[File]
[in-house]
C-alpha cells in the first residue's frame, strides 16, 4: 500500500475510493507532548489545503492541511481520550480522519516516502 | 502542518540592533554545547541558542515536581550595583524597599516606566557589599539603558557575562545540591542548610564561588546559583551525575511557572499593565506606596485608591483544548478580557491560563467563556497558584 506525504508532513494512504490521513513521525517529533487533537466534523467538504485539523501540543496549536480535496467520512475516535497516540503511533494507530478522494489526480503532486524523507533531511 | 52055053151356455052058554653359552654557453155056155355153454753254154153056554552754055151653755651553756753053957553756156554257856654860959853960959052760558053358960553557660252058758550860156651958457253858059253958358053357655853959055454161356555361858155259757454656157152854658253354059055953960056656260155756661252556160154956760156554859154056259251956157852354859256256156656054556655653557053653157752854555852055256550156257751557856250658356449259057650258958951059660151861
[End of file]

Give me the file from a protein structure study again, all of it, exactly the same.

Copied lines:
[in-house]
C-alpha cells in the first residue's frame, strides 16, 4: 500500500475510493507532548489545503492541511481520550480522519516516502 | 502542518540592533554545547541558542515536581550595583524597599516606566557589599539603558557575562545540591542548610564561588546559583551525575511557572499593565506606596485608591483544548478580557491560563467563556497558584 506525504508532513494512504490521513513521525517529533487533537466534523467538504485539523501540543496549536480535496467520512475516535497516540503511533494507530478522494489526480503532486524523507533531511 | 52055053151356455052058554653359552654557453155056155355153454753254154153056554552754055151653755651553756753053957553756156554257856654860959853960959052760558053358960553557660252058758550860156651958457253858059253958358053357655853959055454161356555361858155259757454656157152854658253354059055953960056656260155756661252556160154956760156554859154056259251956157852354859256256156656054556655653557053653157752854555852055256550156257751557856250658356449259057650258958951059660151861